‘Stannar Vid’ – Non-Spaces Final Exhibition

 

On Thursday we culminated the Room/Space project with an exhibition of the work we have produced over the last month. My playful and brightly coloured body of work explores the concept of non-spaces and is an attempt to draw attention to the transitional invisible spaces we pass through every day without being aware of them. In order to highlight this my work was presented in alcoves in the arch spaces of the walls in the HDK’s stairwells, spaces we don’t often linger in but which become complex and beautiful architectural spaces once you start to look carefully.

A collection of 14 hand-built sculptures sit inside four shelf spaces of varying height along the staircases, the steps offering the opportunity to view them from many different angles. During feedback it was pointed out that these forms look like little figures interacting with each other, each with a different personality. The space between each of them gives them a sense of isolation though, which communicates the anonymity and isolation of individuals as they interact in non-spaces. Students pointed out that the forms were familiar and look significant in some way, although they weren’t sure where they recognised them from. Perhaps a well-chosen title could be a key to understanding the pieces. Maybe something like ‘Stannar vid‘, which is the automated voice announcement on Gothenburg trams to tell you your next stop. It suggests the way the staircase is a space for ‘getting to’ somewhere else, not a place just ‘to be’.

 

The colours turned out much patchier than I intended but this nod towards rust and weathering also suggests the wear and tear caused by many people passing through a space day in, day out. I need to work on my glaze application, dipping and spraying would have created a more even surface colour than painting on. I’ve learnt the important of thinking ahead to decoration in the making stage too – the manganese in this dark clay has eaten away at the glaze. The red glaze turned out much pinker than I intended – with more time I would have perfected the colour matches by making more glaze tests.

 

Klara mentioned how she began noticing scratches and paint splatters on the wall which echoed the forms of the sculptures and other students mentioned the key word ‘curiosity’. I believe this display of work has been successful in changing he way we interact with this non-space but equally, by using forms inspired by tram interiors people explained how not only was this space transformed but that when they travelled home on the trams they would be looking out for these forms and textures by searching the other way around. Two spaces transformed in one!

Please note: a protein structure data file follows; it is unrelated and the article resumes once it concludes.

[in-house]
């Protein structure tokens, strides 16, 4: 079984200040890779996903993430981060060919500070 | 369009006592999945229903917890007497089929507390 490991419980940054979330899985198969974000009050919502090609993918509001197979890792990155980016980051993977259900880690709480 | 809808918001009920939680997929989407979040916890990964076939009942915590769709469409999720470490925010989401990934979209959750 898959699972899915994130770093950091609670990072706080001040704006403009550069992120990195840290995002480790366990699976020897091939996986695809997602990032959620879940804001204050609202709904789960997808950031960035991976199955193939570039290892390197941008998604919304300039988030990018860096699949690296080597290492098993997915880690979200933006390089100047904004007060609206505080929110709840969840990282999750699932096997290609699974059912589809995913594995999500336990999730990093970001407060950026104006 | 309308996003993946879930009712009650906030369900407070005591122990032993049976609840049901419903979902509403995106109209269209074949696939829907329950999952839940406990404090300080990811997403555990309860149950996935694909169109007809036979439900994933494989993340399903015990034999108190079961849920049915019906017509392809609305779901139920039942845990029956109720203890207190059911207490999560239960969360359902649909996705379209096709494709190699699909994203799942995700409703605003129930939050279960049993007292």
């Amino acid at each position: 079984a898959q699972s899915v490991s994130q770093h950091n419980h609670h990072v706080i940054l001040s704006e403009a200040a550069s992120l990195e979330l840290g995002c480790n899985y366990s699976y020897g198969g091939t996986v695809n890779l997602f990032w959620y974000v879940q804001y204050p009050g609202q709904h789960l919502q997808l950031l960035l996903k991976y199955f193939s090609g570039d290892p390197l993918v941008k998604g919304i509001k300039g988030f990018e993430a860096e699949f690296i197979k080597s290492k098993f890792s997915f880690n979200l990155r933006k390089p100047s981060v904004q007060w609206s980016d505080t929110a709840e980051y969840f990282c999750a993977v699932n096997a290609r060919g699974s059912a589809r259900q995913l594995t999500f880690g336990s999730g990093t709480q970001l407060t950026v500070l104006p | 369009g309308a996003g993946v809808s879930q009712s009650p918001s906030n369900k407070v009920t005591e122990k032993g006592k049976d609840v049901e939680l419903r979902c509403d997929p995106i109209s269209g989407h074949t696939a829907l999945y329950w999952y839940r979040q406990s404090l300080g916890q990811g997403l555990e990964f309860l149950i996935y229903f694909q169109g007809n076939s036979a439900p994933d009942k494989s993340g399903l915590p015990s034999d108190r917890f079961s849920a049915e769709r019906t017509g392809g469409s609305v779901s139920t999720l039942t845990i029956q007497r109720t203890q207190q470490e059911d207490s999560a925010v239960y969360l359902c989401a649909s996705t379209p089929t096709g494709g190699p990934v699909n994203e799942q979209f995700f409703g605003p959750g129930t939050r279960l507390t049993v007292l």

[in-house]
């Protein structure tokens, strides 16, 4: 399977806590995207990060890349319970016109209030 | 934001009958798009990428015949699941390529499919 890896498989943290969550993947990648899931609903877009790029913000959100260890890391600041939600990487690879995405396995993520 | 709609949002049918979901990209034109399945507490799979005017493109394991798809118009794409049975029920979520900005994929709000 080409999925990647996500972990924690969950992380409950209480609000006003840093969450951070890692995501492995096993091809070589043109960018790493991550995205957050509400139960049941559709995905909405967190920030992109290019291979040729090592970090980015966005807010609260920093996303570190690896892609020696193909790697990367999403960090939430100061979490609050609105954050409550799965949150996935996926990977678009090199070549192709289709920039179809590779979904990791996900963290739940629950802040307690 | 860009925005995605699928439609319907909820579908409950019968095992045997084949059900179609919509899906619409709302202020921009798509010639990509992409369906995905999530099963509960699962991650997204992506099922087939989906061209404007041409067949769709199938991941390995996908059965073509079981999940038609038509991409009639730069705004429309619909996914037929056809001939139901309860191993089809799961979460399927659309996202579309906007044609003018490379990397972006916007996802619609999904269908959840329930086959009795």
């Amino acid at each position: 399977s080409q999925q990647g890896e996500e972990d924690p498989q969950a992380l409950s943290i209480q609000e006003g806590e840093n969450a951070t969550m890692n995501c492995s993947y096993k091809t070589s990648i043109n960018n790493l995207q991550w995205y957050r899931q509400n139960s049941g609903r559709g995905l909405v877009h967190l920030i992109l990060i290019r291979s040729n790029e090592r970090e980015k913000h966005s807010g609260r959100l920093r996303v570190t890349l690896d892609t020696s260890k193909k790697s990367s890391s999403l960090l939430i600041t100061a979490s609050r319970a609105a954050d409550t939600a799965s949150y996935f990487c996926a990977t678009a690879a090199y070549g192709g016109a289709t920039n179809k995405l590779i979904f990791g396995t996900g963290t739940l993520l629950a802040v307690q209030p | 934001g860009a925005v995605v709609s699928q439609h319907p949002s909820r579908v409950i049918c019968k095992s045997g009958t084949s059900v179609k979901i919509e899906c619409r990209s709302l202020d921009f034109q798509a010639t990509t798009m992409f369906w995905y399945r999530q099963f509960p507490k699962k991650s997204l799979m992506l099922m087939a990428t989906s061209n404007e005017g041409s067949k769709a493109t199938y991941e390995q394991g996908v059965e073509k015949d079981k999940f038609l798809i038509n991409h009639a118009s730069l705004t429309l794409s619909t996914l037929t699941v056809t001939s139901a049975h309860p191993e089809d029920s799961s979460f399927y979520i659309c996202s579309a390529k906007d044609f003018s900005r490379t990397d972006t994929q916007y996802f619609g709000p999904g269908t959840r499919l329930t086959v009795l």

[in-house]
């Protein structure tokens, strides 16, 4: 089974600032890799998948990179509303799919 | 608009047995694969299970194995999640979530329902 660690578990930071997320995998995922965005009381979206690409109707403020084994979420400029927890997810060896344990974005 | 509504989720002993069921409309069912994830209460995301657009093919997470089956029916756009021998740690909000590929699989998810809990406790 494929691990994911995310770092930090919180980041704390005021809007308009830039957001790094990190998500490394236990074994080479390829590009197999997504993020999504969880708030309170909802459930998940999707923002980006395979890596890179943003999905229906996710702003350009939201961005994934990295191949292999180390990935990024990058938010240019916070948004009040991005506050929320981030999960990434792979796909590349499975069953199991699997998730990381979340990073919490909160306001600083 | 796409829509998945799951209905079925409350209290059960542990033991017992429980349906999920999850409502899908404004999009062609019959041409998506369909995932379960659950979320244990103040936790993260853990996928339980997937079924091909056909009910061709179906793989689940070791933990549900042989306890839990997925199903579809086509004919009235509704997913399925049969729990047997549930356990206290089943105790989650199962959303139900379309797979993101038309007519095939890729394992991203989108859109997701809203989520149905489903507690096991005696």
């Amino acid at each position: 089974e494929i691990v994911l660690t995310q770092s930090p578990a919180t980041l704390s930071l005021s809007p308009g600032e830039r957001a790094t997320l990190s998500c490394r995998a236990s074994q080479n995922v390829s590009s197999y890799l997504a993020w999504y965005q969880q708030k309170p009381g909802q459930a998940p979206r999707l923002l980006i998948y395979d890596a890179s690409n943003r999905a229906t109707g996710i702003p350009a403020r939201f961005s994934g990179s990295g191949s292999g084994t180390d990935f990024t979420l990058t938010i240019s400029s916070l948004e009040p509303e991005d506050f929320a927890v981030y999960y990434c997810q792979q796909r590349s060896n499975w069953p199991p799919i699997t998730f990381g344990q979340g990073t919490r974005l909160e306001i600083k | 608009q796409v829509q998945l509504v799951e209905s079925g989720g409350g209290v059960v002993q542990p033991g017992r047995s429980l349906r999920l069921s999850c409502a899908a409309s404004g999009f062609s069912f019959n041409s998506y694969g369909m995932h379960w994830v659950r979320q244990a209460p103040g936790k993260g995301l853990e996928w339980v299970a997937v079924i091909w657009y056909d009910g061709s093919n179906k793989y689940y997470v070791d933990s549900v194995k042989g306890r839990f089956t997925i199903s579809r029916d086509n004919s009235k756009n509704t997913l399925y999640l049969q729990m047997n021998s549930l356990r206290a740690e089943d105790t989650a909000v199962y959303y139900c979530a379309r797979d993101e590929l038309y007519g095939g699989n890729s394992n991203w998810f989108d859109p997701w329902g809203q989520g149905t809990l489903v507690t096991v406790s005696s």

Thanks Will Treasure for some of the photos 🙂

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Squares with Two Circles

Arising from our first theory/practice session last Tuesday I’ve identified the artist Barbara Hepworth as a key reference to my project, in particular a bronze work of hers called ‘Squares with two circles’ which I saw a couple of years ago at the Kroller Muller sculpture park in Holland.

squares-with-two-circles-barbara-hepworth-45321-copyright-kroller-muller-museum (450x600)
Image: https://krollermuller.nl/en/barbara-hepworth-squares-with-two-circles

I remember I was drawn to this sculpture enough that I sketched it – the simple geometric forms at a slightly jaunty angle and its pleasing sense of balance gave it a kind of purity of form. The fact the lines aren’t parallel gives it an organic quality that helps it fit in with the natural environment. On each side only one of the circles funnels out which gives the two circles different qualities of depth and the way the patina on the surface is lighter in the upper half makes it appear to be dissolving into the sky at one end and firmly grounded on the other. The original form was made in 1963 although copies were made later which explains why there is also one in the Yorkshire sculpture park.

I’m interested in Hepworth’s forms in regard to my current project because of the way they act as framing devices for their environment, the holes referencing windows. Her emphasis is on form and texture rather than colour. I’m interested in the ways the forms I make create different tones of dark and light by the shadows they cast, so how colour is created by the artist in collaboration with the environment.

In the sculpture park the work is displayed outside the Rietveld Pavilion, a building in which you are at once outside and inside. This is an interesting space because of the way it blurs boundaries, the architecture more a huge sculpture you can walk through really. Many more of Hepworth’s artworks are displayed here which is appropriate since her work explores inside forms with carefully constructed positive and negative space.